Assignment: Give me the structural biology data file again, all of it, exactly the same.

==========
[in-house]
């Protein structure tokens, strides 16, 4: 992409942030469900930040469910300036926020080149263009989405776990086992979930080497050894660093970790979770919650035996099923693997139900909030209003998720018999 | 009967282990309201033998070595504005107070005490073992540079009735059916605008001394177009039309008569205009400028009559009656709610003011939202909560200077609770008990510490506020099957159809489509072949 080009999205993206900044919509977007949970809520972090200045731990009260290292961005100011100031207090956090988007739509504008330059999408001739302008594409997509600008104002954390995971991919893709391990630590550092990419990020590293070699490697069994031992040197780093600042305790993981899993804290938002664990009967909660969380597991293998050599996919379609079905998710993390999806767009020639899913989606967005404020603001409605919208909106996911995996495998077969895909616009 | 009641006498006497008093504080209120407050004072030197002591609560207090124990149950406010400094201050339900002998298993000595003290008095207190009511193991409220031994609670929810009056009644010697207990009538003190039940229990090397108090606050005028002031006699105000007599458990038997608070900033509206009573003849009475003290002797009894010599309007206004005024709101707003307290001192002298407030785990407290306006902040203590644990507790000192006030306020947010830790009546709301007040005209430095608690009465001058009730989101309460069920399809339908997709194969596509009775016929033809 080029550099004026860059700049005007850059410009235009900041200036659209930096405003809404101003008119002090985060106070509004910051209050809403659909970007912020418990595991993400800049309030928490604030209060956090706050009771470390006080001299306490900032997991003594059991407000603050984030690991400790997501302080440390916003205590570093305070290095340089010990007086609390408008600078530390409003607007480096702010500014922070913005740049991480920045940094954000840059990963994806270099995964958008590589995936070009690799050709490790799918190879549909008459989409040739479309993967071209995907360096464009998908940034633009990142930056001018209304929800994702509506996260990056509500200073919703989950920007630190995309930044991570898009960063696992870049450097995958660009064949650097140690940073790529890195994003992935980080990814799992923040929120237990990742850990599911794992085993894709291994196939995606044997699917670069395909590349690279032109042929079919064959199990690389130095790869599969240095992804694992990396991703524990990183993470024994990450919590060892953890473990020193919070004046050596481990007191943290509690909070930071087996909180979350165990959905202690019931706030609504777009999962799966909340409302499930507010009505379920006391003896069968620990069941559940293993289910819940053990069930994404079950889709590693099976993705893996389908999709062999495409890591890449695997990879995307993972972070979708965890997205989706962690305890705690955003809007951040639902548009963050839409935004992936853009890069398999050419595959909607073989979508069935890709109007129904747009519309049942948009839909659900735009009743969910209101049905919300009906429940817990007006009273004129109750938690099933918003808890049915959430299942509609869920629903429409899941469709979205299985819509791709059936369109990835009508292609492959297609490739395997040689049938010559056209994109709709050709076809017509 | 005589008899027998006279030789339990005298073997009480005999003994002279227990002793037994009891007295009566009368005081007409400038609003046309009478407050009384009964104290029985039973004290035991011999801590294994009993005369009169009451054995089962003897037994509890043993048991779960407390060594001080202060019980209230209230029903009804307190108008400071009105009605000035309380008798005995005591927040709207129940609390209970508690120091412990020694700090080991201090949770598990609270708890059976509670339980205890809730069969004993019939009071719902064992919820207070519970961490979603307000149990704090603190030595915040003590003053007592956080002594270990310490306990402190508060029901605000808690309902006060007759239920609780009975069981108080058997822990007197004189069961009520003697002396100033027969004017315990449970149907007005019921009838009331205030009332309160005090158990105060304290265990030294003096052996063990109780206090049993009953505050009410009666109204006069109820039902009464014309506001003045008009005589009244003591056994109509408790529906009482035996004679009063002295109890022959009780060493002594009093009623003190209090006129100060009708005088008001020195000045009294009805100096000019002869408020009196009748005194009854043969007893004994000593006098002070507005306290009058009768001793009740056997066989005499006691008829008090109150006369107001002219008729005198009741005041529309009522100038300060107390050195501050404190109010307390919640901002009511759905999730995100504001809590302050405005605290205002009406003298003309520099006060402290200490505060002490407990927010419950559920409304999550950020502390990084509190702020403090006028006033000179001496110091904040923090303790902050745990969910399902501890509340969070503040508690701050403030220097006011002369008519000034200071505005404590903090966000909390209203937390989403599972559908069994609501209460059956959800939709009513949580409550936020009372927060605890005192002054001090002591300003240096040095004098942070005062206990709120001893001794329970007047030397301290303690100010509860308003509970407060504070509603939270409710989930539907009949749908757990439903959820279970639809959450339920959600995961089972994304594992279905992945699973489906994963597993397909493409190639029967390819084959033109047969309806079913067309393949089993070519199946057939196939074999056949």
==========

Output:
[in-house]
């Protein structure tokens, strides 16, 4: 992409942030469900930040469910300036926020080149263009989405776990086992979930080497050894660093970790979770919650035996099923693997139900909030209003998720018999 | 009967282990309201033998070595504005107070005490073992540079009735059916605008001394177009039309008569205009400028009559009656709610003011939202909560200077609770008990510490506020099957159809489509072949 080009999205993206900044919509977007949970809520972090200045731990009260290292961005100011100031207090956090988007739509504008330059999408001739302008594409997509600008104002954390995971991919893709391990630590550092990419990020590293070699490697069994031992040197780093600042305790993981899993804290938002664990009967909660969380597991293998050599996919379609079905998710993390999806767009020639899913989606967005404020603001409605919208909106996911995996495998077969895909616009 | 009641006498006497008093504080209120407050004072030197002591609560207090124990149950406010400094201050339900002998298993000595003290008095207190009511193991409220031994609670929810009056009644010697207990009538003190039940229990090397108090606050005028002031006699105000007599458990038997608070900033509206009573003849009475003290002797009894010599309007206004005024709101707003307290001192002298407030785990407290306006902040203590644990507790000192006030306020947010830790009546709301007040005209430095608690009465001058009730989101309460069920399809339908997709194969596509009775016929033809 080029550099004026860059700049005007850059410009235009900041200036659209930096405003809404101003008119002090985060106070509004910051209050809403659909970007912020418990595991993400800049309030928490604030209060956090706050009771470390006080001299306490900032997991003594059991407000603050984030690991400790997501302080440390916003205590570093305070290095340089010990007086609390408008600078530390409003607007480096702010500014922070913005740049991480920045940094954000840059990963994806270099995964958008590589995936070009690799050709490790799918190879549909008459989409040739479309993967071209995907360096464009998908940034633009990142930056001018209304929800994702509506996260990056509500200073919703989950920007630190995309930044991570898009960063696992870049450097995958660009064949650097140690940073790529890195994003992935980080990814799992923040929120237990990742850990599911794992085993894709291994196939995606044997699917670069395909590349690279032109042929079919064959199990690389130095790869599969240095992804694992990396991703524990990183993470024994990450919590060892953890473990020193919070004046050596481990007191943290509690909070930071087996909180979350165990959905202690019931706030609504777009999962799966909340409302499930507010009505379920006391003896069968620990069941559940293993289910819940053990069930994404079950889709590693099976993705893996389908999709062999495409890591890449695997990879995307993972972070979708965890997205989706962690305890705690955003809007951040639902548009963050839409935004992936853009890069398999050419595959909607073989979508069935890709109007129904747009519309049942948009839909659900735009009743969910209101049905919300009906429940817990007006009273004129109750938690099933918003808890049915959430299942509609869920629903429409899941469709979205299985819509791709059936369109990835009508292609492959297609490739395997040689049938010559056209994109709709050709076809017509 | 005589008899027998006279030789339990005298073997009480005999003994002279227990002793037994009891007295009566009368005081007409400038609003046309009478407050009384009964104290029985039973004290035991011999801590294994009993005369009169009451054995089962003897037994509890043993048991779960407390060594001080202060019980209230209230029903009804307190108008400071009105009605000035309380008798005995005591927040709207129940609390209970508690120091412990020694700090080991201090949770598990609270708890059976509670339980205890809730069969004993019939009071719902064992919820207070519970961490979603307000149990704090603190030595915040003590003053007592956080002594270990310490306990402190508060029901605000808690309902006060007759239920609780009975069981108080058997822990007197004189069961009520003697002396100033027969004017315990449970149907007005019921009838009331205030009332309160005090158990105060304290265990030294003096052996063990109780206090049993009953505050009410009666109204006069109820039902009464014309506001003045008009005589009244003591056994109509408790529906009482035996004679009063002295109890022959009780060493002594009093009623003190209090006129100060009708005088008001020195000045009294009805100096000019002869408020009196009748005194009854043969007893004994000593006098002070507005306290009058009768001793009740056997066989005499006691008829008090109150006369107001002219008729005198009741005041529309009522100038300060107390050195501050404190109010307390919640901002009511759905999730995100504001809590302050405005605290205002009406003298003309520099006060402290200490505060002490407990927010419950559920409304999550950020502390990084509190702020403090006028006033000179001496110091904040923090303790902050745990969910399902501890509340969070503040508690701050403030220097006011002369008519000034200071505005404590903090966000909390209203937390989403599972559908069994609501209460059956959800939709009513949580409550936020009372927060605890005192002054001090002591300003240096040095004098942070005062206990709120001893001794329970007047030397301290303690100010509860308003509970407060504070509603939270409710989930539907009949749908757990439903959820279970639809959450339920959600995961089972994304594992279905992945699973489906994963597993397909493409190639029967390819084959033109047969309806079913067309393949089993070519199946057939196939074999056949």